“Excuse me,” I try to get her attention.

“What? You never saw titties,” she catches me off guard.

“I, well. I’m just,” I’m not able to gather myself.

“Out with it. My nudity is nothing for you to be ashamed of, nor is your own.”

She’s beautiful, the most beautiful person I’ve ever seen. I can’t get my thoughts straight. Even without her looking away from her mirror. I’m embarrassed to speak with her. Her words suddenly made me aware of my own nudity. Had I been naked when speaking to Kaluga? I’m just I’m not standing at attention.

“I need to go home.”

“You’re not going to ask who I am?”

“I feel like I know,” and I don’t know why.

“Then who am I?”

“Mami Wata,” I don’t recognize the words as they leave my lips. “A goddess of water, you show people the truth in water.”

“You aren’t as dense as you seem,” she smiles but doesn’t look away.

“Thank you,” for some reason I feel honored.

“You want to go home?”

“Yes Mami.”

“Do you know what you have to do?”


“You have to drown.”

“I’m sorry?”


With her words I find myself sinking into the water for the first time. The welcome I had felt in this place is gone. Only terror remains as I try raise my legs once the water reaches my ankles. She still doesn’t turn from the mirror. Her snake seems to be enjoying my terror.

“Help, please,” I plead with her.

“No, you need to build your connection below the water. Build it with those who died because they could not make the journey. Build it with those that were thrown overboard because they refused to be chained. Build it with those that jumped to their death rather than face a life of torment. Build it with those who died trying to return. They wait for your below the surface. If you reject them, you will die. If you embrace them as the world could not, you will go home. You will take them with you, and you shall never truly be alone. That is how you build your connection.”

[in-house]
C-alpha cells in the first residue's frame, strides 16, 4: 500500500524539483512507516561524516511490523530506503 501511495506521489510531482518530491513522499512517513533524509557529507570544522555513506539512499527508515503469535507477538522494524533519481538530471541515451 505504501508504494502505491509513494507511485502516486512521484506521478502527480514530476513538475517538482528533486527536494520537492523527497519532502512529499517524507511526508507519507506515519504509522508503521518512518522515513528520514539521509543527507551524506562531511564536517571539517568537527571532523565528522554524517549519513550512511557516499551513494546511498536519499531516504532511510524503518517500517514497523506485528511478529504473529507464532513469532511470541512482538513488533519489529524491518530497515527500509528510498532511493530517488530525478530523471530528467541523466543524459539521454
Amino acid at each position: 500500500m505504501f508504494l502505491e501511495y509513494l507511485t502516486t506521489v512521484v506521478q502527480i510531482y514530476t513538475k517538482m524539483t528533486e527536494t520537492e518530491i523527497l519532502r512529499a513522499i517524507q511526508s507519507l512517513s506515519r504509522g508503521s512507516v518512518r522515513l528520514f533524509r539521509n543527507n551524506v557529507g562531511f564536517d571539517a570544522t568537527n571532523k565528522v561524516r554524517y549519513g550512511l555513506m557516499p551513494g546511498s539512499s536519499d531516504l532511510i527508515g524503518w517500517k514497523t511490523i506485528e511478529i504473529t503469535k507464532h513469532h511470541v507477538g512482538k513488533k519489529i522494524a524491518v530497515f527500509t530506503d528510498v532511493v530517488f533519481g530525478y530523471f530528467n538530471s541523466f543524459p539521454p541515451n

I don’t have a chance to respond. I try to swim as the water passes my shoulders, but it’s too thick. It’s almost as if I’m trying to swim in concrete. I can’t fight it, I can’t make it to the top. A hand reaches out to me in the water. I don’t have a choice, I take the hand, hoping this is what Mami Water meant.

I move closer to the surface. A vision of a man being shackled flashes through my mind and I let the hand go. I begin to sink again. Another hand. I take it, this time a man begs as his son’s hands are cut off. I don’t know how I know, but I know this is in Congo. Another hand lifts me from the water, this time a woman screams in pain as a knife digs into her abdomen. I can see she’s pregnant. A hand reaches in and I let go, I can no longer watch. I know where this goes. I sink as another hand reaches to me. I don’t want to die, but I can’t take another of these visions. I can see the surface, I can see another hand reaching out to me, but I’m afraid to take it.

“Do you want to die that bad,” I hear Mami Water call from the surface.

I take the hand and find myself in a dark box. I can hear footsteps and dogs barking above me. Muffled words I can’t understand. Three gunshots, silence, but the darkness remains. Light fills my vision as a door is lifted from above me. Hand reaches down, welcoming.

“Good job,” Kaluga’s voice echoes in my head.

I vomit sea water as tears fall from my eyes. I find myself back in the shack. All of the pain I remember has returned to me. I’m not sure how much of that was a hallucination, but the salt water, how can you fake that. Was it another illusion? I’m still strapped to this chair, but no one is here. Did they think they killed me? I cough up more salt water as I try to take a deep breath. I want to go home.